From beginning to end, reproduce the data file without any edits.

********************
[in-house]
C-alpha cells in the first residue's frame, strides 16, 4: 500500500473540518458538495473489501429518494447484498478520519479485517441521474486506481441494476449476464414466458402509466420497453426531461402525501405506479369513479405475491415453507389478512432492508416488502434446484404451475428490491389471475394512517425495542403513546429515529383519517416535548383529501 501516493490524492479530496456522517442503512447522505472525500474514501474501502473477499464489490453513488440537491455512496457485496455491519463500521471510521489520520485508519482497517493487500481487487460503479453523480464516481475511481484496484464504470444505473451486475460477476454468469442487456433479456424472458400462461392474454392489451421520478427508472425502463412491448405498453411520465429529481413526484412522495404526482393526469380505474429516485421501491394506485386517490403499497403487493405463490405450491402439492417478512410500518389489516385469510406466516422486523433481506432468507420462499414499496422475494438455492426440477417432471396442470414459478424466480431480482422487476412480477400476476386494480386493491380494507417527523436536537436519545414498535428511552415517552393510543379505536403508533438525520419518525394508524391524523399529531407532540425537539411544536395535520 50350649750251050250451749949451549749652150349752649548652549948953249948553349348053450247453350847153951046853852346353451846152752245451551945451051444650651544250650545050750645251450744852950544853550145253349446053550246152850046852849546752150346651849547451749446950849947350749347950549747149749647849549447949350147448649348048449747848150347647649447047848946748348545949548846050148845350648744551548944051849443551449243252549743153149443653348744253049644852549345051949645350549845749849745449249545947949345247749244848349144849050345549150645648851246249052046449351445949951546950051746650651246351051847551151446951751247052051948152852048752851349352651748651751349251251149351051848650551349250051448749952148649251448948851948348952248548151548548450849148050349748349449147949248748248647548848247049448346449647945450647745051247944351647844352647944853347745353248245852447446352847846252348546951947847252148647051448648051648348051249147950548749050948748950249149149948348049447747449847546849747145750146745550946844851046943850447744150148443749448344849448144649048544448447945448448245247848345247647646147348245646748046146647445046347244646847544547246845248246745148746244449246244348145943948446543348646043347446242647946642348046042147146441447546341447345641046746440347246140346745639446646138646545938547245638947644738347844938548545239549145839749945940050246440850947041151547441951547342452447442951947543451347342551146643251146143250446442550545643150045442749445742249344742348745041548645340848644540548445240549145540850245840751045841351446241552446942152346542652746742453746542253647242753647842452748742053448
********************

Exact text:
[in-house]
C-alpha cells in the first residue's frame, strides 16, 4: 500500500473540518458538495473489501429518494447484498478520519479485517441521474486506481441494476449476464414466458402509466420497453426531461402525501405506479369513479405475491415453507389478512432492508416488502434446484404451475428490491389471475394512517425495542403513546429515529383519517416535548383529501 501516493490524492479530496456522517442503512447522505472525500474514501474501502473477499464489490453513488440537491455512496457485496455491519463500521471510521489520520485508519482497517493487500481487487460503479453523480464516481475511481484496484464504470444505473451486475460477476454468469442487456433479456424472458400462461392474454392489451421520478427508472425502463412491448405498453411520465429529481413526484412522495404526482393526469380505474429516485421501491394506485386517490403499497403487493405463490405450491402439492417478512410500518389489516385469510406466516422486523433481506432468507420462499414499496422475494438455492426440477417432471396442470414459478424466480431480482422487476412480477400476476386494480386493491380494507417527523436536537436519545414498535428511552415517552393510543379505536403508533438525520419518525394508524391524523399529531407532540425537539411544536395535520 50350649750251050250451749949451549749652150349752649548652549948953249948553349348053450247453350847153951046853852346353451846152752245451551945451051444650651544250650545050750645251450744852950544853550145253349446053550246152850046852849546752150346651849547451749446950849947350749347950549747149749647849549447949350147448649348048449747848150347647649447047848946748348545949548846050148845350648744551548944051849443551449243252549743153149443653348744253049644852549345051949645350549845749849745449249545947949345247749244848349144849050345549150645648851246249052046449351445949951546950051746650651246351051847551151446951751247052051948152852048752851349352651748651751349251251149351051848650551349250051448749952148649251448948851948348952248548151548548450849148050349748349449147949248748248647548848247049448346449647945450647745051247944351647844352647944853347745353248245852447446352847846252348546951947847252148647051448648051648348051249147950548749050948748950249149149948348049447747449847546849747145750146745550946844851046943850447744150148443749448344849448144649048544448447945448448245247848345247647646147348245646748046146647445046347244646847544547246845248246745148746244449246244348145943948446543348646043347446242647946642348046042147146441447546341447345641046746440347246140346745639446646138646545938547245638947644738347844938548545239549145839749945940050246440850947041151547441951547342452447442951947543451347342551146643251146143250446442550545643150045442749445742249344742348745041548645340848644540548445240549145540850245840751045841351446241552446942152346542652746742453746542253647242753647842452748742053448